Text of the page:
When I was growing up, I once came across a decades-old photo of food being destroyed in the Great Depression. Even though I was just a kid, it bothered me.

Now we're all seeing new images of food being destroyed because of the coronavirus pandemic. Dumped milk, euthanized hogs, plowed-under crops and more — they're painful on many levels. Wasted food, down-the-drain investments and unrealized profit opportunities bother just about everyone, regardless of whether they're involved directly in agriculture.

The images also are a reminder, or should be, of the interdependency that permeates modern agriculture. There are close and vital connections within agriculture and between ag and the rest of society.

There's especially true in the supply chain, or the multiple processes by which food travels from fields to grocery shelves and restaurants. Yes, obviously, farmers play an essential role in that. But so do truck drivers, meat plant workers, grocery store employees, restaurant servers and all the other hardworking folks involved in the supply chain. The pandemic reminds us that all parts of the supply chain are necessary for it to function properly.

I sometimes hear a handful of farmers and ranchers complain about the so-called "middleman," or the people who help to bring food from field to table. With all due respect, cut the complaints. Though there are legitimate questions about how much profit should go to the various sectors of the supply chain, there's no honest disagreement that all those sectors need occasional profitably. Besides, most of those supposedly nefarious middlemen are ordinary Americans doing their best to support themselves and their families.

The painful images also are a reminder of the close connection between farmers and consumers. Consumers need food, farmers need people to buy what they raise. That's as basic and obvious as life ever gets.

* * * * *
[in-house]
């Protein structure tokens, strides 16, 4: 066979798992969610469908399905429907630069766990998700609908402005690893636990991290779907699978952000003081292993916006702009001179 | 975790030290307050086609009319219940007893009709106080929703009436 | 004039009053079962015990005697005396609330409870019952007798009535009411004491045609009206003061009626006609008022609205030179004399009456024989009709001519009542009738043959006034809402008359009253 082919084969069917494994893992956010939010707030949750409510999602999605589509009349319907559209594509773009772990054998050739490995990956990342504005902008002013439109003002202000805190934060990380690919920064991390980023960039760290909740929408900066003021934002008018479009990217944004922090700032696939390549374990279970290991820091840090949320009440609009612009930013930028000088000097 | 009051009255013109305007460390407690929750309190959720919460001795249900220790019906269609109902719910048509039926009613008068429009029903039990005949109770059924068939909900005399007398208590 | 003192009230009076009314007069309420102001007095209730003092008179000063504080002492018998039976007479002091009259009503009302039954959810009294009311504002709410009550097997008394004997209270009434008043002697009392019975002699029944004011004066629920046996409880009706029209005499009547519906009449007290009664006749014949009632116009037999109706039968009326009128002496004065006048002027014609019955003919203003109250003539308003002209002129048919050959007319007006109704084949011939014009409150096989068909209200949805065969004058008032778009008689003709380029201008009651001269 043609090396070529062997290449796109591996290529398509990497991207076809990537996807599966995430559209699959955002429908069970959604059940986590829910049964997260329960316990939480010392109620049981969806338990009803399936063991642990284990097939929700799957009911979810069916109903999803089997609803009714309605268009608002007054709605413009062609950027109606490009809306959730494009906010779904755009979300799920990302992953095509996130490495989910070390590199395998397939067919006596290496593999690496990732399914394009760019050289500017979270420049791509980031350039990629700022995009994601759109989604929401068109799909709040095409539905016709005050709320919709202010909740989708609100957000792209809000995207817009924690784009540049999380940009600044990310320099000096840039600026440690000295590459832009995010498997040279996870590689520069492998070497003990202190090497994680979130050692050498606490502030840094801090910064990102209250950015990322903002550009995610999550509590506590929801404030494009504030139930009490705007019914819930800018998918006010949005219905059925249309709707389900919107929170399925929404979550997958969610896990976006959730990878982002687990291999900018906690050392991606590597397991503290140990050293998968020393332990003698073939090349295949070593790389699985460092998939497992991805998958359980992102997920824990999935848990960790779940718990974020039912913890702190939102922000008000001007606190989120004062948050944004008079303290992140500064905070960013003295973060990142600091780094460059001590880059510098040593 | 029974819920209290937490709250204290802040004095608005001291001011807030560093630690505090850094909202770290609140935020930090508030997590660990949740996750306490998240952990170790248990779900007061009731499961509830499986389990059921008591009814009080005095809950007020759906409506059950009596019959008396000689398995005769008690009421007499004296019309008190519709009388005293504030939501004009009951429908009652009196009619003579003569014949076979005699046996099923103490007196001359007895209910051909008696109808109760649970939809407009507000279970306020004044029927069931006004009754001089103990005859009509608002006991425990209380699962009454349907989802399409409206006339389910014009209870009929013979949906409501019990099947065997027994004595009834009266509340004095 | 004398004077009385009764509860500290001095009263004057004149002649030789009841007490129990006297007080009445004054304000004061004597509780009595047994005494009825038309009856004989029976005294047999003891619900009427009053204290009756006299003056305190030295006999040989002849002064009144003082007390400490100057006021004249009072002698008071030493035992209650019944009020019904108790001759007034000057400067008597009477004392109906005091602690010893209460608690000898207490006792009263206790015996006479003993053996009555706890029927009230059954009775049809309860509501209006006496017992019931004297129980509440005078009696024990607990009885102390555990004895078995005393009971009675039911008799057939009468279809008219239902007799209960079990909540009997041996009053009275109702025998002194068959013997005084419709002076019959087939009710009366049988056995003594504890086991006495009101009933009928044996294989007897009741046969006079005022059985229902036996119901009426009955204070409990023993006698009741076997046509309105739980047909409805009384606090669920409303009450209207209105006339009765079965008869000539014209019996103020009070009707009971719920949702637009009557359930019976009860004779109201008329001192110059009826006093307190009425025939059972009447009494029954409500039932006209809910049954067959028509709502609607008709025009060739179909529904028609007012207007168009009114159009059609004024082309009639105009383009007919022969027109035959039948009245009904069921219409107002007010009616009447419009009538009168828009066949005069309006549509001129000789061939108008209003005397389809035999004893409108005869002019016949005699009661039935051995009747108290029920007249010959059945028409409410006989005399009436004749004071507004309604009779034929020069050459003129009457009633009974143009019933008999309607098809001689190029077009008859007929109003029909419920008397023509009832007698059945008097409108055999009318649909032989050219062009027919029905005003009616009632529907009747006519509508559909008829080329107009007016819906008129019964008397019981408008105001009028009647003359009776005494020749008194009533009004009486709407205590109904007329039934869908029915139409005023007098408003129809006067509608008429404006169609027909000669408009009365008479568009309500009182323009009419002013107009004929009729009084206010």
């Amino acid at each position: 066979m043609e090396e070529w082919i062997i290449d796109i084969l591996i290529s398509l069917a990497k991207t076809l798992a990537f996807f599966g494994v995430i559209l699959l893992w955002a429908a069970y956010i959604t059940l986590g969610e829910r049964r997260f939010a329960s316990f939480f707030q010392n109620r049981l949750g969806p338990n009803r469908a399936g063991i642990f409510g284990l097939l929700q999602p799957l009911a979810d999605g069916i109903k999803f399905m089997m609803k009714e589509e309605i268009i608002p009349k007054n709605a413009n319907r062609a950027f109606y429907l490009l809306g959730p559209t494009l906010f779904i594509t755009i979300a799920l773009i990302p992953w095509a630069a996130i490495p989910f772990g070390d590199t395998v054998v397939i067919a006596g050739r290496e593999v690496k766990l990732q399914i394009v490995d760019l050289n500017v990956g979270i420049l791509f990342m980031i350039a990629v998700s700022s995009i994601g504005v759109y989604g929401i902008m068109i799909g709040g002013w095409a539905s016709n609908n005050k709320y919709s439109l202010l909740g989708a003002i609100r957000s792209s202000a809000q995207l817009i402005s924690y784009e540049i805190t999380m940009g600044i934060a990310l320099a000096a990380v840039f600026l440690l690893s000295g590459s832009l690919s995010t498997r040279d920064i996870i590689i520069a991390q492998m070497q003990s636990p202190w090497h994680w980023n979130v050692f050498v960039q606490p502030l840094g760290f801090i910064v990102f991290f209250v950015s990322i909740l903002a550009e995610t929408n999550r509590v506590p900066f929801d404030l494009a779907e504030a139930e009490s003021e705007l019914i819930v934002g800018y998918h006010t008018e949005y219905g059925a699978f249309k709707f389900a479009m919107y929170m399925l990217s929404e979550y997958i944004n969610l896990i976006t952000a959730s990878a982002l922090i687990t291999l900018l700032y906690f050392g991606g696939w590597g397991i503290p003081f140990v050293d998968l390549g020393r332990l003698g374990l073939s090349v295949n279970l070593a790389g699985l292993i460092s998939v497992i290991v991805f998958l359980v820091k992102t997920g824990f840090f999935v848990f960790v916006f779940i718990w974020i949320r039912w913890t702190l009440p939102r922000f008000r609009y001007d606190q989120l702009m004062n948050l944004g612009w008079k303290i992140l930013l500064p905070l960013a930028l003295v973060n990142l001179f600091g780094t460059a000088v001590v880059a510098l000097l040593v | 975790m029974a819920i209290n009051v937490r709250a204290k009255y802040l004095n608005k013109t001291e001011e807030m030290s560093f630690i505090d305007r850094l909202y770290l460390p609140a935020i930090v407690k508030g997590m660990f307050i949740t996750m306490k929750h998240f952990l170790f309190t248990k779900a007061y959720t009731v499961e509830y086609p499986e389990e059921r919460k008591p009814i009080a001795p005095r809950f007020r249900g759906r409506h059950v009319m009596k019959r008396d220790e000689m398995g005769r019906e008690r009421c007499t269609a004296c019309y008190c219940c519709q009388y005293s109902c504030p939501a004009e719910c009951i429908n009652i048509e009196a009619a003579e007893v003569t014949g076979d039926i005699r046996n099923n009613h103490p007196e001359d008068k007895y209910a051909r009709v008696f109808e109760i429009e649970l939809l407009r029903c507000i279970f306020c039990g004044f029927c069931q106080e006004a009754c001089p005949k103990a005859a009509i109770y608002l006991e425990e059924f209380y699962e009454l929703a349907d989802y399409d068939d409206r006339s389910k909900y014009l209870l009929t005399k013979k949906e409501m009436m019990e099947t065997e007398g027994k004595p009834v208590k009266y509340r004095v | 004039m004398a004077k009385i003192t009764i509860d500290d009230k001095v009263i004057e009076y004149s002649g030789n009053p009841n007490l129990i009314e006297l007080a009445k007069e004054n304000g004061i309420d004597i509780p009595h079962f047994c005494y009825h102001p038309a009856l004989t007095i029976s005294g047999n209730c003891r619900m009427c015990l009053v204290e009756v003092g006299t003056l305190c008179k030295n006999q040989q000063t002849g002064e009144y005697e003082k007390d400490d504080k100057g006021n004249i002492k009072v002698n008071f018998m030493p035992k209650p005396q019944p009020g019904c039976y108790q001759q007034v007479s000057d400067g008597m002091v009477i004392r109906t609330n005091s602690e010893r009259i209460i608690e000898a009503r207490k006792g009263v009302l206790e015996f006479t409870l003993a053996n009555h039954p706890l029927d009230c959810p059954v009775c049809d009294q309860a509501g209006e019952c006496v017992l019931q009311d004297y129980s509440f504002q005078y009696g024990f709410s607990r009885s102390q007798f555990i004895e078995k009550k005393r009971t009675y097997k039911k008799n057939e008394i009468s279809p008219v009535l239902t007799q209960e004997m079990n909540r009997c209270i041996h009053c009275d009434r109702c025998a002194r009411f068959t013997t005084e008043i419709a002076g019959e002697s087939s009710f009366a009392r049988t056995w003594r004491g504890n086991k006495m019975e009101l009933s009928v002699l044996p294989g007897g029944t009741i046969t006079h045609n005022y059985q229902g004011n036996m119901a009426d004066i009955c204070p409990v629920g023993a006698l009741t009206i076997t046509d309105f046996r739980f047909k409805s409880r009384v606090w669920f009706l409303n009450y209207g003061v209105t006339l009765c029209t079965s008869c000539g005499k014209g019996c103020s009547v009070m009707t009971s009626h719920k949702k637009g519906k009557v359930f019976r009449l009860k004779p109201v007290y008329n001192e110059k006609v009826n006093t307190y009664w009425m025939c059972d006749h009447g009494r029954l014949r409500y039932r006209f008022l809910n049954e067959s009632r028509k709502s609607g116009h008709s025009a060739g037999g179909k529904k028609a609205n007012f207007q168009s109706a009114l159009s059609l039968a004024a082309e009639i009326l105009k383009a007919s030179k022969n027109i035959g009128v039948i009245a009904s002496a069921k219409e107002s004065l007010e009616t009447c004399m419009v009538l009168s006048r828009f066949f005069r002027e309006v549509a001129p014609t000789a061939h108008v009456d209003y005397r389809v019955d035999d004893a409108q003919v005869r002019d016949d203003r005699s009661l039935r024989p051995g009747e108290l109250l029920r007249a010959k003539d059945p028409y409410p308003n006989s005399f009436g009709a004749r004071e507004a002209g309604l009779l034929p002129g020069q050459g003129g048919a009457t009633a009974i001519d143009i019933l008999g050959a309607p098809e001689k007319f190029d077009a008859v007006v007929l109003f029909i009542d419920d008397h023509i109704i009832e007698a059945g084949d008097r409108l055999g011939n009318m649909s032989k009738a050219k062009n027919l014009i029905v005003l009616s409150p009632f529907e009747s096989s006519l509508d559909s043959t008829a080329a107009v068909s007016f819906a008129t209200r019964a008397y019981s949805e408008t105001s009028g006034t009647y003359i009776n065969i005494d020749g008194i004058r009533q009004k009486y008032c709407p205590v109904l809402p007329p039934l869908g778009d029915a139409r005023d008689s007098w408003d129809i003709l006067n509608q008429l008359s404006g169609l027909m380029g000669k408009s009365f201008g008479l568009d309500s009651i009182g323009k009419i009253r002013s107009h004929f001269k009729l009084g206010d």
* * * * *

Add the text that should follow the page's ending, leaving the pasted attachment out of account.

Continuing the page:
Through the years, I've heard a few farmers say with a sneer that "consumers need us more than we need them." That may or may not be true. Either way, minimizing the value of customers is bad public relations at best, flat-out dumb at worst. Ag needs them, they need ag.

That mutual dependency is just as true within agriculture, though agriculturalists don't always recognize it. Sure, people in ag like to present a unified front to the rest of the world, posing as one, big happy band of brothers and sisters. The truth is, farmers and ranchers can be critical at times of their ag bankers, local grain elevators, implement dealers and other ag businesses they patronize. And sometimes what's best for one side isn't best for the other.

But farmers and others in ag always need each other. Banking is a perfect example. Farmers need the access to credit (and outside perspective) that ag bankers provide. Bankers, in turn, need a stable customer base to borrow money and repay it with interest.

Farmers need to sell their grain, grain elevators need to buy it. Farmers need equipment to operate, implement dealers need people to buy it. Farmers need impartial, expert advice, extension officials need people to give it to.

And, yes, agricultural journalists need people to read what we write. Though I'm biased, I'd like to think that people need to read it, too. Or at least will benefit from doing so.

Interdependency exists; it's inevitable and unavoidable. We really do need each other. If nothing else good comes from it, the pandemic may at least help us to remember that.

Jonathan Knutson welcomes comments about his column. Mail comments to him at Box 6008, Grand Forks, ND 58206-6008. Email him at jknutson@agweek.com, or call him at 701-780-1111. Knutson is a staff writer for Agweek.